|Polar power sensor - Is it worth it?||PODIUMBOUNDdotCA|
Aug 1, 2002 6:17 PM
|I have had the Polar S710 for 3 months now and absolutely love it. But now I'm to the point where I'm trying to decide whether or not to buy the power sensor for it. There has been a lot of hype over why power is so much better than HR and since my hrm records the information this plotted with cadence and speed as well as heart rate could be interesting. But is the information it can provide worth it???
|re: Polar power sensor - Is it worth it?||I Love Shimano|
Aug 1, 2002 10:26 PM
It would be better to use a power sensor because there is a lag in HR. For example, you may be at 140 HR, but your effort is already at max (i.e sprinting). A power sensor will be more accurate in displaying what kind of offert you are actually putting out.
Try checking out the Ciclosport HAC4 or Alti. They are cyclocomputers that display wattage and % grade too. Not bad for the price.
|Do they actually work?||filtersweep|
Aug 2, 2002 4:16 AM
|I wonder how well the Polar power sensor actually works, since it allegedly detects chain tension, which is certainly less intrusive to a bike than a rear hub mod.|
|HAC4 or Alti.||Iwannapodiumgirl|
Aug 2, 2002 5:06 AM
|Do you know how the power is measured on these Ciclosports? I looked at the UK version of the website (my German is a little rusty!), and it does not say how it is measured. Further, there appears to be no additional sensor!|
Aug 2, 2002 5:41 AM
|It is done through a calculation involving your speed, gradient changes, wind resistance and combined rider/bike weight (input during initial setup). I have an Alti and while I would not claim that the numbers are dead-on accurate, it seems to be a pretty entertaining and useful feature.
In other words, what it does makes sense - no 500-watt outputs while coasting downhill at 45mph, etc. I think the manual says the power numbers are +/- 20W on climbs and +/- 40W on the flat.
|What do the pros use? nm||HRH|
Aug 2, 2002 7:11 AM
|Big Picture - Is it Worth It?||grzy|
Aug 2, 2002 10:53 AM
|That is a good question. I too run the S710 and have had one since soon after they were available. Frankly the power sensor feature is a bit of a turnoff to me. It's a mess of wires and sensors all over the bike and it's something like another $350. Then what exactly are you going to do with all of the data. How exactly are you going to use it? Do you really need it or is just geeky self obsessiveness gone bad? Do you need something approaching $1000 worth of instrumentation plus a PC to tell you that you're slow or fast up a hill? How does this add to your ride experience and enjoyment or does it take something away as in damn, I only put out 387.49 watts on that hill today, yesterday it was 389.24 watts - no desert for me!|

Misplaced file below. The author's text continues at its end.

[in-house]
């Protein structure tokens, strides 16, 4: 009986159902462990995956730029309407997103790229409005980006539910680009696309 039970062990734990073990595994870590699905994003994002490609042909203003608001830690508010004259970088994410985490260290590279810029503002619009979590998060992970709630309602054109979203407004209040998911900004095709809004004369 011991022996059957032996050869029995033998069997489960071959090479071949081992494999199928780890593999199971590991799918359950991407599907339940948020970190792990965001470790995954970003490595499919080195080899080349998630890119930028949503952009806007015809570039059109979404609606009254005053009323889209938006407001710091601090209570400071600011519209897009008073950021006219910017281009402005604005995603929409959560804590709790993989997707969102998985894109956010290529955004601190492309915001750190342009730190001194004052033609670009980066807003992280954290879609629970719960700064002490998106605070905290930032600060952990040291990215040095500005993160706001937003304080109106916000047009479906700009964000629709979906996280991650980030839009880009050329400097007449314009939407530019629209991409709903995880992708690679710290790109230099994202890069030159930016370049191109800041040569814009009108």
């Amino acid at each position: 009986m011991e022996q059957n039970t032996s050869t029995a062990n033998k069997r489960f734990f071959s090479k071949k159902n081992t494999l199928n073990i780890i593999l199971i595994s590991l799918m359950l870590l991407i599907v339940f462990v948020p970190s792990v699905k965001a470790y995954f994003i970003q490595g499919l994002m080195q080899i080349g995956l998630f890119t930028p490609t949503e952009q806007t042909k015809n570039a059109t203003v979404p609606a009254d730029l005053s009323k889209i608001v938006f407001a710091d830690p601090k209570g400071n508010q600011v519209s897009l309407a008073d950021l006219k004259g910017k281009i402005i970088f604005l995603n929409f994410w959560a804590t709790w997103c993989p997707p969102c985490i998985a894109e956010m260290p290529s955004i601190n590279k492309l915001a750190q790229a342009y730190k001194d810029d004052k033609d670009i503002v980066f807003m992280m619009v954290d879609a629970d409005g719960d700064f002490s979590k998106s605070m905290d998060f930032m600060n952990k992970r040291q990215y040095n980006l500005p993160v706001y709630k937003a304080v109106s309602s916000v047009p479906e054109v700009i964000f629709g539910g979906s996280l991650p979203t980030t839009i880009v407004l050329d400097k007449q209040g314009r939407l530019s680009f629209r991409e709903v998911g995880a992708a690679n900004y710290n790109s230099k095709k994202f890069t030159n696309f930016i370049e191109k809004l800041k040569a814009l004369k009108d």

|I guess it depends on your goals||PODIUMBOUNDdotCA|
Aug 2, 2002 12:38 PM
|It depends on a lot of things. If your a recreational cyclist just trying to stay fit a hrm is great. Altitude and stuff is just a bonus. Where stuff like power/computer uploadability really become important is as you begin racing and either 1) have a coach who can interpret all the info or 2) you can do it yourself. The better your program is the more you can maximize your genetic gifts and therefore go from there and power is a step in the right direction. Then of course once you climb up the ranks and become a provincial or national contender it becomes even more important as it can catapult you into the upper levels of the sport but not many people are this fortunate.
Aug 2, 2002 11:01 PM
|The MFG spec on accuracy is something like +/- 10%
That is pretty far off. By your own admission you are a powerful sprinter so I would imagine you would be in the 1200-1800 watt range, give or take. So 150 watts one way or the other at max effort. The system, by nature is incredibly
hard to calibrate. I would imagine that the readings would vary as said above with climbing being less accurate, perhaps as high deviation as 15-20%.
This is the main dilema, The Polar will be in the ball park,
but you don't know if it's reading high or low.
It should, however read consistantly. IE the differences in wattage would be quite accurate from day to day, as seen on a training log or datasheet.
So you may be working with slightly wrong numbers, but gains or losses would be fairly accurate.